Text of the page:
The urban ‘dog leg’ is an under-used arrangement, I reckon. Here’s a nice one in Durand Gardens, Stockwell: note the house wedged into the angle.
It’s a delight to walk around this corner: there is some rat running but the acute change in direction does seem to deter drivers. And the people at Space Syntax insist that their urban planning ‘rules’ can be OK with the occasional dog leg, even though they restrict sightlines. My ideal design for green belt (or, I suppose, suburban) housing (see these earlier posts) also features dog legs:
This is deliberate: it’s a way of making a ‘lazy grid’. This in turn supports a subtle hierarchy of streets, where straighter roads are (slightly) higher in the hierarchy than more meandering routes. (Tree planting (or absence of), street width and presence of public transport route also factor into the hierarchy.) The dog leg inflection is good for siting an entrance, typically in this design to the lobby of a ‘multi-family’ building where a degree of footfall can be expected. Below is a sketch of one of these conditions.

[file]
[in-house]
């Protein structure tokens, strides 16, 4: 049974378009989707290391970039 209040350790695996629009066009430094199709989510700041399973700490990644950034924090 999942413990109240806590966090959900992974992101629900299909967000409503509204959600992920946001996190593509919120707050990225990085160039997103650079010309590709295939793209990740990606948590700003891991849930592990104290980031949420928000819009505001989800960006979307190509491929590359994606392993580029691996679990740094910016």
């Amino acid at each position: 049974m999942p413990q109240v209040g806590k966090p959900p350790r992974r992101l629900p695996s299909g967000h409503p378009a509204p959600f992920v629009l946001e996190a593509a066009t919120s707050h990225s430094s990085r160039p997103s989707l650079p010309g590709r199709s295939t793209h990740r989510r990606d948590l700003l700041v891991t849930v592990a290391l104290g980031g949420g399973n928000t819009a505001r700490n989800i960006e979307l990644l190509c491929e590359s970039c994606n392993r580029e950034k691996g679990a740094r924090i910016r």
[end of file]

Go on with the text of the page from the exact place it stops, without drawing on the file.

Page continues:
This dog leg isn’t deep enough to completely block through visibility, and everything is well surveilled: there are no blank ‘end of terrace’ frontages, as deprecated in e.g. Secured by Design. The geometry here is all orthogonal and may seem quite rigid (then again, look at Mayfair’s estates) but this is an ideal design and it’s assumed that a real site, with real topography, existing streets to connect to, extend, etc., would cause things to move around a bit.